Monthly Archives: December 2012

What Bolivia needs starting tomorrow? January 1st, 2013?

Henrry Ugarte A. writes for El Deber:

Entrepreneurs see five challenges to continue growing in 2013

2012-12-24 07.38.32 amThey believe that the ideal is to hold 5%, but suggest on agreeing on important laws, such as the banking and investment. They ask for either negotiate with the CAN before deciding admission to Mercosur.

Linked to the trade, industrial, and private entrepreneurs identified five challenges that must be addressed to continue on the path of growth and, in addition, enhance them in 2013: holding 5%, the law of banks, investment law, further coordination with the Government and admission to Mercosur.

The Chamber of industry, Commerce, Services and Tourism of Santa Cruz (Cainco) believes that in the next year, the economy will tend to remain at growth levels of 5%, which gives a guideline that, in general terms, the macroeconomic data will continue at current levels.

However, there are fears in connection with a banking law that can collapse the growth and strength of the financial sector, if it is sought to have a suffocating control that prevents the ease of generating loans to the business sector.

Another challenge, according to the President of the Cainco, Luis Barbery, is to unlock the lack of coordination with the Government on the export issue, so that the same will open and logistics and transport services can be used efficiently.

In addition, the private sector believes that the new investment law, duly agreed with the protagonists, must be born.

On the accession of Bolivia to Mercosur, the Cainco considers that it must first negotiate the presence of Bolivia in the Andean Community of Nations [CAN] to continue taking advantage of tariff preferences. At the same time, the country’s entry into Mercosur as a full member, should be negotiated under principles of economic equilibrium, graduality and flexibility. [so far, current government has not shown no sign to discuss nor take into account the private sector, for this and the banking and investment laws]

Bankers and Government

With respect to the Banking Law, the President of the Association of banks of Bolivia (Asoban), Kurt Koenigsfest, commented that they have initiated the analysis of the project, in order to contribute to its content, seeking to preserve the stability and solvency of the system under the premise to properly manage the resources of savers and offer the consumer financial protection.

Meanwhile, the Vice-President of the State, Alvaro Garcia Linera, said that banks and investment laws will be handled in the next legislature, the economy Minister, Luis Arce, stated that the country will close the year with a growth of 5.2%, thanks to the momentum of domestic demand.

The Government emphasizes exports

The national Government provides a good seal in terms of exports [bureaucratic and useless nonsense, and they say they emphasize exports, come on!]. According to the Minister of productive development, Teresa Morales, this year Bolivia exceed the record in exports exceeded the $10 billion in sales abroad. [could have been greater, had we have a better economic policy! an absurd comparison with the past, given the new trends and values of the international trade that Bolivia is immersed in, despite this government wrongdoings]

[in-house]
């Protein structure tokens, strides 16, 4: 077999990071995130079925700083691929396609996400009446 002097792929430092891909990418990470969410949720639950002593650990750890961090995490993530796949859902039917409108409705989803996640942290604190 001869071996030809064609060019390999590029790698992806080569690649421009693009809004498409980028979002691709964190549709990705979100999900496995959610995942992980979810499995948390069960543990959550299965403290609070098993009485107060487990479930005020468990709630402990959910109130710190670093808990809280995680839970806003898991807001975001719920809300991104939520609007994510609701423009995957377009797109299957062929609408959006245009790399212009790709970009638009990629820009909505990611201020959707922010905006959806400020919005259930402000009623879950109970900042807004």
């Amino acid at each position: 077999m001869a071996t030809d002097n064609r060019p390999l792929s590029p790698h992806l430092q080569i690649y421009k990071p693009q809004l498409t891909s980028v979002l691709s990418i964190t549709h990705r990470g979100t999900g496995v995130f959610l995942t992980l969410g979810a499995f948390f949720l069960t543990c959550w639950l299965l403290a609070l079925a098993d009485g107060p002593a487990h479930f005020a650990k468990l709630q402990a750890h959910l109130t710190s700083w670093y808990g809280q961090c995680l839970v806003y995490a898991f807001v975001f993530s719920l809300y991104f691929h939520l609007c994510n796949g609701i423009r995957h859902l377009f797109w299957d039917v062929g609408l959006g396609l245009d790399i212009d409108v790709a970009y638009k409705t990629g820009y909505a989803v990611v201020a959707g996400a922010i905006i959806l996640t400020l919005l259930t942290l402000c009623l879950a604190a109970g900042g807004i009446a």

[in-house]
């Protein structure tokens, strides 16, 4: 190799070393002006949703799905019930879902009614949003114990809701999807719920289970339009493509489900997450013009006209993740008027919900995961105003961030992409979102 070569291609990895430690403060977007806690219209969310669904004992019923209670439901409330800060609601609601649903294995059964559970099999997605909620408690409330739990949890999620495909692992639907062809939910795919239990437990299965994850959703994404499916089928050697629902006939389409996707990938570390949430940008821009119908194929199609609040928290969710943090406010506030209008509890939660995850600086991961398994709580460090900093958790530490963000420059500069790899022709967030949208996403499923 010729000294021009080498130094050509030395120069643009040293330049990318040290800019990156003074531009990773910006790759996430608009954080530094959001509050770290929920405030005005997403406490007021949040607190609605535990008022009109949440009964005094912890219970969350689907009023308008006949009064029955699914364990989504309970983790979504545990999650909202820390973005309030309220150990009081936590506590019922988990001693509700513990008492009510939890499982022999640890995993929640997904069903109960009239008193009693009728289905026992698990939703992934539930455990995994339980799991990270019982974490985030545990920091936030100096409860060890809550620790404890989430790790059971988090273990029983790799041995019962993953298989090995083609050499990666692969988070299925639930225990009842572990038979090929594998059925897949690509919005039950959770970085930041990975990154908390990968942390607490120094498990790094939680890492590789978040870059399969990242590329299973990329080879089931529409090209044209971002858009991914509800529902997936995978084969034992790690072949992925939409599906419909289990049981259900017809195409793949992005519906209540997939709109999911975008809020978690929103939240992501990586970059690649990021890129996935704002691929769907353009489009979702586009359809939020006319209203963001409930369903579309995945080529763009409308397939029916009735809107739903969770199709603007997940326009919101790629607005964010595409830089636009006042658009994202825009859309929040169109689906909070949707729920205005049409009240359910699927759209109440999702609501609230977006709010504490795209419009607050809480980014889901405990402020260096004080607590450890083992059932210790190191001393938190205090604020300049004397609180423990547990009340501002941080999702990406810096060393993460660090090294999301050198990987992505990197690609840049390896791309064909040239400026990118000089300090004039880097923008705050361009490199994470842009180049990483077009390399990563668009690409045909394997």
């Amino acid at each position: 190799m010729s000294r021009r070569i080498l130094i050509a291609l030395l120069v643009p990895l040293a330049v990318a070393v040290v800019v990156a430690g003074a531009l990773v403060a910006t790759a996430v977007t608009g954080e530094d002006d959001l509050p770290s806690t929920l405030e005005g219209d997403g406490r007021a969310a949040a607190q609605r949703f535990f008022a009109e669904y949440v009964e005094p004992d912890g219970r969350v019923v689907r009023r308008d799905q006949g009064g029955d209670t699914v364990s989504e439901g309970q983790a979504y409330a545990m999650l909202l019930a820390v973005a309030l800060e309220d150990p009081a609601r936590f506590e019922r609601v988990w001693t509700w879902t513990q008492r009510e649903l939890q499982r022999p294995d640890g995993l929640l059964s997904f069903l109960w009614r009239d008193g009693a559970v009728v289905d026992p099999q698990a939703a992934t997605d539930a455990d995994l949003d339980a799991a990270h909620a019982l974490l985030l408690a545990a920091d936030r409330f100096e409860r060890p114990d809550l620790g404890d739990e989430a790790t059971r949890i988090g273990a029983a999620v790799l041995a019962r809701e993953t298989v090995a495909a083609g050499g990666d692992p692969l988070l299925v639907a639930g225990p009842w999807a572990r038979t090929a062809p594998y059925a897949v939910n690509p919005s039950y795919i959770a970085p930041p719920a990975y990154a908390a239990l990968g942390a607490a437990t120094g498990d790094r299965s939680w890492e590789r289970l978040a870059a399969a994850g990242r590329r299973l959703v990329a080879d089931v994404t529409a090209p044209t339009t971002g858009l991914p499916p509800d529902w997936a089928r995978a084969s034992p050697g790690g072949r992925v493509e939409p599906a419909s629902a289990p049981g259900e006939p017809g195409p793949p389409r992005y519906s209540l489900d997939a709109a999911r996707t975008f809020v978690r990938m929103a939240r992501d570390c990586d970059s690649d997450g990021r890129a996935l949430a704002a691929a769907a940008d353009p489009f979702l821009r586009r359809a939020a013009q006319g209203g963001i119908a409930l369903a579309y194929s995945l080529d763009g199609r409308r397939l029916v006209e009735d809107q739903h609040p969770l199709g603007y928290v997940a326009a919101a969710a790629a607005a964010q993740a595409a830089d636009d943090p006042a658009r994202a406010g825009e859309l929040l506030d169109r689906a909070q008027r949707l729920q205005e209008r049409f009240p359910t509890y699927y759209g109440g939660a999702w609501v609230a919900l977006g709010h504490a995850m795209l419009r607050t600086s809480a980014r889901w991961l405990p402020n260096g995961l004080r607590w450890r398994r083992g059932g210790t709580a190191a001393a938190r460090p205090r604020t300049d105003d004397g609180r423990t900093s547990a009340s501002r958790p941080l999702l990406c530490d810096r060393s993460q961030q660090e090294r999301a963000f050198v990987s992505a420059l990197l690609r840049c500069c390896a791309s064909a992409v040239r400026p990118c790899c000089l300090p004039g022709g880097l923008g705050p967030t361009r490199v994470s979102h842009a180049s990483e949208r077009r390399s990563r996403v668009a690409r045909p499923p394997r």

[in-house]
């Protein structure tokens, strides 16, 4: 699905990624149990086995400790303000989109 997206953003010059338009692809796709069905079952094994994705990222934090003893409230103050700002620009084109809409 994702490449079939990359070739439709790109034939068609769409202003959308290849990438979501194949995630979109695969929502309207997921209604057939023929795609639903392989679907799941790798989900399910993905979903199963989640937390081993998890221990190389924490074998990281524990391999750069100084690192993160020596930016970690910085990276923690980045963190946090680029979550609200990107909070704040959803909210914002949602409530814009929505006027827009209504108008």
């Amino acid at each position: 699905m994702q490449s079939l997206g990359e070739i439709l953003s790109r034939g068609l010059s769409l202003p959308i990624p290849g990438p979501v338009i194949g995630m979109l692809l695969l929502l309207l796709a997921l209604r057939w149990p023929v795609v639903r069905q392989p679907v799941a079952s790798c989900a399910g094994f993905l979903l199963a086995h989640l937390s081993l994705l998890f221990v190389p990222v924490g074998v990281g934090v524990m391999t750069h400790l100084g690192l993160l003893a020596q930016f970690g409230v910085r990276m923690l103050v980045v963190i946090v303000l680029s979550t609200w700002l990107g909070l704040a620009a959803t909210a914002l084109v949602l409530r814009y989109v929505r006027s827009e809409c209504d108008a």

According to the figures registered by the Government, to September this year, the exported value was $8,220 million dollars, 21% higher than the figure recorded in 2011.

Historical data say that diversification was also favored with the registration of 1,014 tariff items (products), which have been exported to 10,4 countries in the period 2006-2012.

The trade balance showed, moreover, a historic surplus of $ 2,504 billion, giving continuity to its growth since 2006. This year, the manufacturing sector grew by 16%. [again, it is misleading to attribute this growth to current socialist-populist policies, if they can be called as such…]



The public’s confidence in banking is reflected with deposits in the order of $12 billion. Loans have reached the $10 billion.


Net international reserves, which reached $14 billion have increased.


Hectareage increased this year by 15% and production grew 21%.


In the past five years, the GDP grew at a rate of 3.7%.

The cases of Brazil and Peru should serve to clarify the above figures, neither Lula nor Humala could do more to impose their political views, given the sizes of their economies. Bolivia is experiencing something similar. In other words, regardless of demagogue/populist tendencies, the real growth of a given economy is made by the driving force in any country: innovation, competitiveness which are private efforts in nature.